Lithium March 13, 2010Posted by Crazy Mermaid in mental illness, Mental Illness and Medication, Psychiatrists, Weight Gain and Mental Illness.
Tags: mental illness, Mental Illness Medication, Weight Gain
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Lithium Carbonate has many different uses, both in the industrial fields of glass-making and cement as well as in the pharmaceutical field. . Used as a mood stabilizer, it treats the symptoms of depression and mania in bipolar disorder.
But from the pharmaceutical standpoint, there’s one giant problem with lithium carbonate: it’s almost free. There’s no money in it. Because it couldn’t be patented (it’s a naturally occurring element), its use started in the 1870’s but died out, completely disappearing until 1949, when it was rediscovered by an Australian psychiatrist named John Cade. He got the idea to use lithium salts on mentally ill manic patients from an experiment he did on mice. He tried it out, and it worked. At that point, lithium carbonate (lithium salt) became the first drug used to successfully treat mental illness (again).
Unfortunately, many people died because the wrong dose was administered, or because a different type of lithium was substituted for lithium carbonate. But through research, the right dosages were found, and we learned not to substitute one kind of lithium for another. It’s still tricky to prescribe the right dosage, though, because every patient reacts differently.
Because lithium has many unpleasant side effects, many people who were (and are) prescribed it refuse to take it. They believe that their quality of life without medication is better than their quality of life with it, so they either stop taking it entirely, or they never start. They determine that they would rather suffer with depression or schizophrenia than lose the ability to walk or grasp anything, because by far the biggest side effect is something called ataxia.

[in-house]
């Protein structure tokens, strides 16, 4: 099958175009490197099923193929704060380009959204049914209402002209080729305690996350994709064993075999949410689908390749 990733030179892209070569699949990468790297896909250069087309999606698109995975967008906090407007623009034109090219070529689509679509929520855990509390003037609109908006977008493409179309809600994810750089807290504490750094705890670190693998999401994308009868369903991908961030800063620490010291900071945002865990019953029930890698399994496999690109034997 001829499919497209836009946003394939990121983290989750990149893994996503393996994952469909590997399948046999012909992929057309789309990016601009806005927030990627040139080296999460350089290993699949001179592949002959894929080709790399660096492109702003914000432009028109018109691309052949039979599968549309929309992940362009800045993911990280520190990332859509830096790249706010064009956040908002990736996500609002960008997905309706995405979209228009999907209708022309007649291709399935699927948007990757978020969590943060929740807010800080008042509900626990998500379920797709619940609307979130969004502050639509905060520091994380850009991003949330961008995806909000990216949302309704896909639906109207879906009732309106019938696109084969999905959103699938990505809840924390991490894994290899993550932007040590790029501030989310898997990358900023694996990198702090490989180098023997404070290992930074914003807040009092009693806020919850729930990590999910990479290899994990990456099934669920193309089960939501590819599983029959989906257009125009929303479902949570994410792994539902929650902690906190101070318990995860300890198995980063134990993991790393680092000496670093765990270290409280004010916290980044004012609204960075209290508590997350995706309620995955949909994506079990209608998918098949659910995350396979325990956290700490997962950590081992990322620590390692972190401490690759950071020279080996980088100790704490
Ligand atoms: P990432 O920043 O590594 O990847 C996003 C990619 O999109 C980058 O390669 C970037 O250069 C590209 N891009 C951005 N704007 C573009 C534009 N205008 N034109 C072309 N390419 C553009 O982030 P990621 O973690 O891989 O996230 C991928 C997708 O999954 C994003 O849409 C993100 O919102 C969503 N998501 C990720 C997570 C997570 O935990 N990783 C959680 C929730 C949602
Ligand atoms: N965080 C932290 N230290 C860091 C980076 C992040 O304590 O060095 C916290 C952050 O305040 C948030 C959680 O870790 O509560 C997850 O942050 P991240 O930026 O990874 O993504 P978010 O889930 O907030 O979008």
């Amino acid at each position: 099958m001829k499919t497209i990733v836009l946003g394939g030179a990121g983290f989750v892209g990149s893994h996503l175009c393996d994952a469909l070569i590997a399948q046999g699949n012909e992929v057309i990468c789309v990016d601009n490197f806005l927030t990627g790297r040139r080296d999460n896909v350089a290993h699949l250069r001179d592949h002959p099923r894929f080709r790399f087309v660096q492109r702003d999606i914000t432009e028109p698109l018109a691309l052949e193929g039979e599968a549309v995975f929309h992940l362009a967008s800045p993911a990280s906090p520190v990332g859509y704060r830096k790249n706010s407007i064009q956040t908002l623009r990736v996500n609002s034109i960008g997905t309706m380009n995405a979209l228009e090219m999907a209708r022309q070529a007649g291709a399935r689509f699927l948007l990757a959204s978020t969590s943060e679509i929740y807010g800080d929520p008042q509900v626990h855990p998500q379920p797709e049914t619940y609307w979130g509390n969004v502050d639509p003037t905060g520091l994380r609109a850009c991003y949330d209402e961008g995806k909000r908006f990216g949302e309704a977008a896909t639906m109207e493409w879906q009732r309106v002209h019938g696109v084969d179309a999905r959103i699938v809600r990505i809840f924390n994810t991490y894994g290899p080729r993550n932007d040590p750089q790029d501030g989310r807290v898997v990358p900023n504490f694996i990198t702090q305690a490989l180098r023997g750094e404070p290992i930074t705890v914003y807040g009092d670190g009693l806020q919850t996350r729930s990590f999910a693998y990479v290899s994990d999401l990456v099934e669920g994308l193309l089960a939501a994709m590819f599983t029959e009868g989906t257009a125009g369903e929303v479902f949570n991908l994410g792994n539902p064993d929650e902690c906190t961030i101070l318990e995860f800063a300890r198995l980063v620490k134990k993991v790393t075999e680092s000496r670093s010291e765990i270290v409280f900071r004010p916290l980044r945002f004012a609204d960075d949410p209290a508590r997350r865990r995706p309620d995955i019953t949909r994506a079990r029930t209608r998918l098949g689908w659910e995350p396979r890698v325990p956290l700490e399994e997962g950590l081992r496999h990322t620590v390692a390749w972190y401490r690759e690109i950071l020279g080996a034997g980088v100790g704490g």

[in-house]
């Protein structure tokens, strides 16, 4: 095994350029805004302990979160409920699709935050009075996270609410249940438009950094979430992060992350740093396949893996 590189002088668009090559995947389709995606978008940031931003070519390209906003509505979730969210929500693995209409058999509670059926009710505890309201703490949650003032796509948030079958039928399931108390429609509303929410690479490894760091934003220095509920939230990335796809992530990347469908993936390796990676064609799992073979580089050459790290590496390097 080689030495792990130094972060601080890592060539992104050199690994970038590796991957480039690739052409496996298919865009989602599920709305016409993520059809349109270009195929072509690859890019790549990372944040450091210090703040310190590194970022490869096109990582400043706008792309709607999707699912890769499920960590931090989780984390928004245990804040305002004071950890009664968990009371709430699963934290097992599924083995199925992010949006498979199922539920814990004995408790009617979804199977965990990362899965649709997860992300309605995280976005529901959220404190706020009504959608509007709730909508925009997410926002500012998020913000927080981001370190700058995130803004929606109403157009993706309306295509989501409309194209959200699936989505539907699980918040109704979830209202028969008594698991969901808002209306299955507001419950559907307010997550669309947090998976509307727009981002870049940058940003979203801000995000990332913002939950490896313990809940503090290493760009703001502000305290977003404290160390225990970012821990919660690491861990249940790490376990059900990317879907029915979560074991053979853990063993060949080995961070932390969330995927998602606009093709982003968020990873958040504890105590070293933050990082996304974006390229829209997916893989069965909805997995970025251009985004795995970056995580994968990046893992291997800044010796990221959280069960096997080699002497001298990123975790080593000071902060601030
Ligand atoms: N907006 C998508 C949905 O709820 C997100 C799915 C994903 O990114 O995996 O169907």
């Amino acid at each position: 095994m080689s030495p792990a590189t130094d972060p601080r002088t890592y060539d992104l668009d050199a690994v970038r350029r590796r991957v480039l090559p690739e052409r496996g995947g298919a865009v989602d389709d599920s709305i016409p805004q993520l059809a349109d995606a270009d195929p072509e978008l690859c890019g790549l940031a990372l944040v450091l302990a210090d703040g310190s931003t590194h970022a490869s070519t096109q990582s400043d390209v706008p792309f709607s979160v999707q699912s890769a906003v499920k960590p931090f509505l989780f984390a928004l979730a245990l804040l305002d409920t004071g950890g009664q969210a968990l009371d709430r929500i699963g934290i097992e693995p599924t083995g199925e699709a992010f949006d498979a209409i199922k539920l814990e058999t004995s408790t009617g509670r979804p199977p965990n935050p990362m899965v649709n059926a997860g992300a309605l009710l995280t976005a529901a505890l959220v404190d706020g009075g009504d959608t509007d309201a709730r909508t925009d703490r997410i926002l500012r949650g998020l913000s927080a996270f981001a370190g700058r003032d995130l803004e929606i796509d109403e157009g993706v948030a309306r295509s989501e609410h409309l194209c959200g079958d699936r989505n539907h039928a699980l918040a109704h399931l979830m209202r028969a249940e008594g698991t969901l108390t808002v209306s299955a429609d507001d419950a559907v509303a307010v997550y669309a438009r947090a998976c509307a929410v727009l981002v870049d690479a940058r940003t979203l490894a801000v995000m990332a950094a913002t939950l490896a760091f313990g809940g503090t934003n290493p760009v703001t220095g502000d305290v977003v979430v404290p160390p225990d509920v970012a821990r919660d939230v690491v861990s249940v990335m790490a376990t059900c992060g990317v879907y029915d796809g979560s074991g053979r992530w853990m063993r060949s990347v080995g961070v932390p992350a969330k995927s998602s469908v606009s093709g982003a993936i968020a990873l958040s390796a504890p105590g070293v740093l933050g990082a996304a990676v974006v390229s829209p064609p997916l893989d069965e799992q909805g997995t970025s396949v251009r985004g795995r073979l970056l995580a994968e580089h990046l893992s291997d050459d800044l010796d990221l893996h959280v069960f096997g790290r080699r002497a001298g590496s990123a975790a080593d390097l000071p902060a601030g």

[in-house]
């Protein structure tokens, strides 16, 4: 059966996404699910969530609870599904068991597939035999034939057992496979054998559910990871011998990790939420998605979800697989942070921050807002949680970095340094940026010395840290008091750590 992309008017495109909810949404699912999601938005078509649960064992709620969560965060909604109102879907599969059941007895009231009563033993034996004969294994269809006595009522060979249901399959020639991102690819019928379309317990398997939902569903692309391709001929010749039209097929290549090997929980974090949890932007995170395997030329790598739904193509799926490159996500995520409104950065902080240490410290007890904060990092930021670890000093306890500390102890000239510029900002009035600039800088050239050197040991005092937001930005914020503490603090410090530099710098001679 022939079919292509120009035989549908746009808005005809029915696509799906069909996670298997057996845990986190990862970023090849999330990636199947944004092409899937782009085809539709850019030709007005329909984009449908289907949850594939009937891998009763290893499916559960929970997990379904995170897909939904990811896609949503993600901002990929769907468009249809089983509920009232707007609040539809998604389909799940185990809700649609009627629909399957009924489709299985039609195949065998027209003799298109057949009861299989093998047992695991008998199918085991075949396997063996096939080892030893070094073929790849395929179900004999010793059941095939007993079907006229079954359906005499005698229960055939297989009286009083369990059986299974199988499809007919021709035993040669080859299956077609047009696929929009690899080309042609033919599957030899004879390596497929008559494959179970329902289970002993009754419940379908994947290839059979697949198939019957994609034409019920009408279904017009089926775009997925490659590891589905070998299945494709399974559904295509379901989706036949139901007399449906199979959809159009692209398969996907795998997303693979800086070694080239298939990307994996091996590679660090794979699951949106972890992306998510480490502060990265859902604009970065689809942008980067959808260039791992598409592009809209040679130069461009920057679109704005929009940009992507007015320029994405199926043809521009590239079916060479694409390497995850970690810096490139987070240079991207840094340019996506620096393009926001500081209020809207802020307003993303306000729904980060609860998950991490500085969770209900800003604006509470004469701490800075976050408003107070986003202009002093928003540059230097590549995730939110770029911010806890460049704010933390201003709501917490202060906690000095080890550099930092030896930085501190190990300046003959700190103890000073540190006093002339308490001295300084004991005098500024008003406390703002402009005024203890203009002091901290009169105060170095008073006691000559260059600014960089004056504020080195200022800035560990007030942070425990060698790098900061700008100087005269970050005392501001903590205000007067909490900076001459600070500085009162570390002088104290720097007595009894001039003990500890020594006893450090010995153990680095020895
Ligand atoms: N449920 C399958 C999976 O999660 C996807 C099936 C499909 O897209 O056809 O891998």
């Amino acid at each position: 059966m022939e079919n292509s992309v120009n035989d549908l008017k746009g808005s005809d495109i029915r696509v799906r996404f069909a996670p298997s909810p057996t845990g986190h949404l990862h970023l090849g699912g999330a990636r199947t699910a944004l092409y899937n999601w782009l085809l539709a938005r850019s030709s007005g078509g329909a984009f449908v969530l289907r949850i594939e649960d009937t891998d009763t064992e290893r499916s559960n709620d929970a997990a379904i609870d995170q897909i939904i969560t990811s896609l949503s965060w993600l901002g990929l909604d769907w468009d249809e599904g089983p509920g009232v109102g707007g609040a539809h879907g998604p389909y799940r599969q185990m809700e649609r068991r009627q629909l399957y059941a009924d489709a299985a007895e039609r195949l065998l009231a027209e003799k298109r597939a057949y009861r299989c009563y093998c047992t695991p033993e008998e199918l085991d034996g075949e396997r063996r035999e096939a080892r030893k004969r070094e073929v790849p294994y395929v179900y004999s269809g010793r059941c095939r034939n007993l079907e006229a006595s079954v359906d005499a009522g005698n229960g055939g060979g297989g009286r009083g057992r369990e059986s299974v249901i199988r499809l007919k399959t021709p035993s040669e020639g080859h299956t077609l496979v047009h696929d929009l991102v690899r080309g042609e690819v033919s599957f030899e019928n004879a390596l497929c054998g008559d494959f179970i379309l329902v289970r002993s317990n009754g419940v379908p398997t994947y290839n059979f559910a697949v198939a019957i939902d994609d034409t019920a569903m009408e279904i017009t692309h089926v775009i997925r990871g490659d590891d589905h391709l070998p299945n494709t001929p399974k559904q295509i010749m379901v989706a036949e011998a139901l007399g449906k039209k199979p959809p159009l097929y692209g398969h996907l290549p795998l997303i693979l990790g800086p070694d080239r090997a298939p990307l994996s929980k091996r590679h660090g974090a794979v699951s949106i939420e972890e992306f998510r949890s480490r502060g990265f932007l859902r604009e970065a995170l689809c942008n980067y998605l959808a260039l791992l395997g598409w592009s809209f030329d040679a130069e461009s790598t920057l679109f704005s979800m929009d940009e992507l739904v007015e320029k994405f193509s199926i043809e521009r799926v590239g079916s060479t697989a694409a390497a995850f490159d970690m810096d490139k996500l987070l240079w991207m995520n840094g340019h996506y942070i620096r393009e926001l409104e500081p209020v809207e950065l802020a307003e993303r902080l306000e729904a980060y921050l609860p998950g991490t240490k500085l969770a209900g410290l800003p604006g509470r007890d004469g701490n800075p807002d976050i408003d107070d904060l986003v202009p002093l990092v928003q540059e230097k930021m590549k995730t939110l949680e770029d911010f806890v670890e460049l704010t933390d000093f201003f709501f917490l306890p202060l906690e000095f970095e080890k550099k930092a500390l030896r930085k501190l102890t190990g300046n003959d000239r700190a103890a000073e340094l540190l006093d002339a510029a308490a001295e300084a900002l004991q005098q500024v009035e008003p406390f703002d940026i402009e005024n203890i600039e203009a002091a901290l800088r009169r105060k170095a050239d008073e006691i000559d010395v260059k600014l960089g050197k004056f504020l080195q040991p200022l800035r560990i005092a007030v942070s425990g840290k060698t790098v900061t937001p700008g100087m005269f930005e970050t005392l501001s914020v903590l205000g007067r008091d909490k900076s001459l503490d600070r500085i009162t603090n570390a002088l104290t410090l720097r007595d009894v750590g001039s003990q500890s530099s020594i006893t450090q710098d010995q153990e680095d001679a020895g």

Boiled down to brass tacks, ataxia is a lack of physical coordination. It means that you can barely walk, and when you do you walk so stiffly and with such a shuffle that not only is it difficult to cover any ground, but anyone watching thinks you have a disease like Parkinson’s. It means that swimming or any sport is out of the question, since you drag your legs behind you like a beached whale. It means that you can’t peel a banana because you can’t grasp and hold on to objects. Many everyday tasks that we all take for granted, like opening lids and brushing our teeth, become difficult or impossible.
Running a close second behind ataxia is the tremors. Tremors mean that your hands shake. You can’t write because your hand shakes too bad, and you can’t use the computer because your hand shakes too much to touch the individual letters on the keyboard. Hands become almost useless when they’re shaking that bad.
Weight gain is one of the more famous side effects of not only lithium but almost every other drug associated with controlling mental illness symptoms. Not only does your appetite increase, but the drugs also slow down your metabolism, which means that you’re hit with a double whammy, so it’s almost impossible not to gain weight on lithium. Some people gain 100 lbs, others gain 20 or 30 lbs, but almost everyone gains weight.
Those three side effects were by far the worst that I had that were lithium-related, but there were others that I fortunately didn’t experience, like alopecia (the loss of all of your hair), polyuria (loss of bladder control), and a host of others that I won’t go into here. As if all of that isn’t enough of a problem, those side effects don’t always go away once the dosage is decreased.
Having said all of this, it’s important to note several important facts. Fact one: When mental illness is initially diagnosed, lithium is typically prescribed at a higher dose and then the dosage is backed off. Fact two: There are second generation drugs like Geodon that take the place of lithium nowadays, so sometimes lithium is never even given to a patient. Fact three: Most importantly, life with my mental illness more or less under control is so much better than life without it.